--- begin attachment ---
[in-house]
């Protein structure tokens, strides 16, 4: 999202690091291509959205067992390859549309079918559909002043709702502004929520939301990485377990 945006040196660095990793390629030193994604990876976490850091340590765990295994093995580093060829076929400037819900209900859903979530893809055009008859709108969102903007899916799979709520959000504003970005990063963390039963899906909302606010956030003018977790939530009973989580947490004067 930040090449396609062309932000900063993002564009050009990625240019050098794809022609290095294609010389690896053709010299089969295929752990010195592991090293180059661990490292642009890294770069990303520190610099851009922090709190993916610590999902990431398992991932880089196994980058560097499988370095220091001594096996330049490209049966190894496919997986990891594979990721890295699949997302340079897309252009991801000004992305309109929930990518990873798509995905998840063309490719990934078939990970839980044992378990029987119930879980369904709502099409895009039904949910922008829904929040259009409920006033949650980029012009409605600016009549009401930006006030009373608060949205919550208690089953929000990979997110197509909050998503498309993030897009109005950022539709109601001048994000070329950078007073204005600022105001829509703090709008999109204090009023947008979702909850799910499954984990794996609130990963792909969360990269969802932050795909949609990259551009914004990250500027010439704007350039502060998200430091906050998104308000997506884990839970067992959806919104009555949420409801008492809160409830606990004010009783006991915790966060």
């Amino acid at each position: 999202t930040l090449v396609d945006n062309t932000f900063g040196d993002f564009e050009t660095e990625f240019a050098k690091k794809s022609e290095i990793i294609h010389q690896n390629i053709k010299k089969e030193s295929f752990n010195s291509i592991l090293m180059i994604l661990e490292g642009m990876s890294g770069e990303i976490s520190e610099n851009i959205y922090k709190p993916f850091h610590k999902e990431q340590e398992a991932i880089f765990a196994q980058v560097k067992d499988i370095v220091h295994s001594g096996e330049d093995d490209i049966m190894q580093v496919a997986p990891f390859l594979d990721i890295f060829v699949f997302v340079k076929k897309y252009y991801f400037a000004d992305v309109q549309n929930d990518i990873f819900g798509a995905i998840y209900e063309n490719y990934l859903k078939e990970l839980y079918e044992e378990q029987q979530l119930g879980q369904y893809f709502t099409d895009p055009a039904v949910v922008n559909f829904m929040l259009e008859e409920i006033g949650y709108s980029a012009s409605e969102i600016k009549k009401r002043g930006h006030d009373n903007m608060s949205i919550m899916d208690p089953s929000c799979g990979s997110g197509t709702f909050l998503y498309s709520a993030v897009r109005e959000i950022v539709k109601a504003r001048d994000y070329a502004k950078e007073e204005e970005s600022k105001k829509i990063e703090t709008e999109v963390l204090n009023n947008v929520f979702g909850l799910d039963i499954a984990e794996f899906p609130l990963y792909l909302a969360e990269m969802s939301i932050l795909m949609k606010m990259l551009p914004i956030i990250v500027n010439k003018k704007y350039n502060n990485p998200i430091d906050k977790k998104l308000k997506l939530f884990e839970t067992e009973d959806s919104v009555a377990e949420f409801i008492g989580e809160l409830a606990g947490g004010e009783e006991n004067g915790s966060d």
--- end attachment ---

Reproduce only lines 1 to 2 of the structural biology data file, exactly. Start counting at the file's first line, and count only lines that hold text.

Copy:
[in-house]
């Protein structure tokens, strides 16, 4: 999202690091291509959205067992390859549309079918559909002043709702502004929520939301990485377990 945006040196660095990793390629030193994604990876976490850091340590765990295994093995580093060829076929400037819900209900859903979530893809055009008859709108969102903007899916799979709520959000504003970005990063963390039963899906909302606010956030003018977790939530009973989580947490004067 930040090449396609062309932000900063993002564009050009990625240019050098794809022609290095294609010389690896053709010299089969295929752990010195592991090293180059661990490292642009890294770069990303520190610099851009922090709190993916610590999902990431398992991932880089196994980058560097499988370095220091001594096996330049490209049966190894496919997986990891594979990721890295699949997302340079897309252009991801000004992305309109929930990518990873798509995905998840063309490719990934078939990970839980044992378990029987119930879980369904709502099409895009039904949910922008829904929040259009409920006033949650980029012009409605600016009549009401930006006030009373608060949205919550208690089953929000990979997110197509909050998503498309993030897009109005950022539709109601001048994000070329950078007073204005600022105001829509703090709008999109204090009023947008979702909850799910499954984990794996609130990963792909969360990269969802932050795909949609990259551009914004990250500027010439704007350039502060998200430091906050998104308000997506884990839970067992959806919104009555949420409801008492809160409830606990004010009783006991915790966060």